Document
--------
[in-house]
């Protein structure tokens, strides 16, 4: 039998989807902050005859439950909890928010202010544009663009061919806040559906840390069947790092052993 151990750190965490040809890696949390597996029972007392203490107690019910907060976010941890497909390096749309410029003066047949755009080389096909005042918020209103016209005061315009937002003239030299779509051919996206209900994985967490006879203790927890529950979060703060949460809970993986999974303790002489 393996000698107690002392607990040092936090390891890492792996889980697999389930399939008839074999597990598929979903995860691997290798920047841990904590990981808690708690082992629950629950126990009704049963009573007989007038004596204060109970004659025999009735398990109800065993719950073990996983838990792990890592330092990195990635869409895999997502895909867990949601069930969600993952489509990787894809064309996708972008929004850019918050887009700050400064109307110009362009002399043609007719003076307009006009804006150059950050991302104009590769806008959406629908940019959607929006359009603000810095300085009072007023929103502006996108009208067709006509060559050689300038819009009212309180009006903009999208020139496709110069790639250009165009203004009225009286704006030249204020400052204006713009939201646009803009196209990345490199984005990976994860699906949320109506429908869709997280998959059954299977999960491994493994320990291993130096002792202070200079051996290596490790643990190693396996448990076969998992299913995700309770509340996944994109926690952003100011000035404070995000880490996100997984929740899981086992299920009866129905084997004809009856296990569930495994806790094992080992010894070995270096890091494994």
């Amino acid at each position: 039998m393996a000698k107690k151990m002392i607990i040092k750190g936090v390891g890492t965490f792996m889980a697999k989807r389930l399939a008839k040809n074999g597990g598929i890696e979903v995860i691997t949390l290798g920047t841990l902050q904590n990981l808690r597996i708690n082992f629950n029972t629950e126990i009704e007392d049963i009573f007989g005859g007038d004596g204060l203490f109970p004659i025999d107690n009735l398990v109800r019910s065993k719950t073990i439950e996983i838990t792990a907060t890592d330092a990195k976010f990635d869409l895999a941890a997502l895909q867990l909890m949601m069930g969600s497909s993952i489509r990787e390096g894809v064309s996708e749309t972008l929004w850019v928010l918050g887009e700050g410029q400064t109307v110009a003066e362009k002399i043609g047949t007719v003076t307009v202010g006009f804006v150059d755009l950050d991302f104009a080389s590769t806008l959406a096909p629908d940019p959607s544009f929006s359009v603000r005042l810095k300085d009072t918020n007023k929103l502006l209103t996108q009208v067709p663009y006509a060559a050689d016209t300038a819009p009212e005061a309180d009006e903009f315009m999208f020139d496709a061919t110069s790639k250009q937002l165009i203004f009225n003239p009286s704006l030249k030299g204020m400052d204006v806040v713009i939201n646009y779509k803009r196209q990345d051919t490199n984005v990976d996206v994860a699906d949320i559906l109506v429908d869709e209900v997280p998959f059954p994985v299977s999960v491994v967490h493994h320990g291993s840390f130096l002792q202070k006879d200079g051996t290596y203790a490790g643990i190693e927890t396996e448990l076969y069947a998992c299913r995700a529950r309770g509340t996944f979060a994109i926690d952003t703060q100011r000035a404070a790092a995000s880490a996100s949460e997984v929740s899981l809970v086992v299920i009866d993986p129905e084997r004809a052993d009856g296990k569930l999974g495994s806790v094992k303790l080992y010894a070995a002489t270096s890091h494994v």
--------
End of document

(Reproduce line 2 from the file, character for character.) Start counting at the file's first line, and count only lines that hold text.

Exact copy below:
């Protein structure tokens, strides 16, 4: 039998989807902050005859439950909890928010202010544009663009061919806040559906840390069947790092052993 151990750190965490040809890696949390597996029972007392203490107690019910907060976010941890497909390096749309410029003066047949755009080389096909005042918020209103016209005061315009937002003239030299779509051919996206209900994985967490006879203790927890529950979060703060949460809970993986999974303790002489 393996000698107690002392607990040092936090390891890492792996889980697999389930399939008839074999597990598929979903995860691997290798920047841990904590990981808690708690082992629950629950126990009704049963009573007989007038004596204060109970004659025999009735398990109800065993719950073990996983838990792990890592330092990195990635869409895999997502895909867990949601069930969600993952489509990787894809064309996708972008929004850019918050887009700050400064109307110009362009002399043609007719003076307009006009804006150059950050991302104009590769806008959406629908940019959607929006359009603000810095300085009072007023929103502006996108009208067709006509060559050689300038819009009212309180009006903009999208020139496709110069790639250009165009203004009225009286704006030249204020400052204006713009939201646009803009196209990345490199984005990976994860699906949320109506429908869709997280998959059954299977999960491994493994320990291993130096002792202070200079051996290596490790643990190693396996448990076969998992299913995700309770509340996944994109926690952003100011000035404070995000880490996100997984929740899981086992299920009866129905084997004809009856296990569930495994806790094992080992010894070995270096890091494994």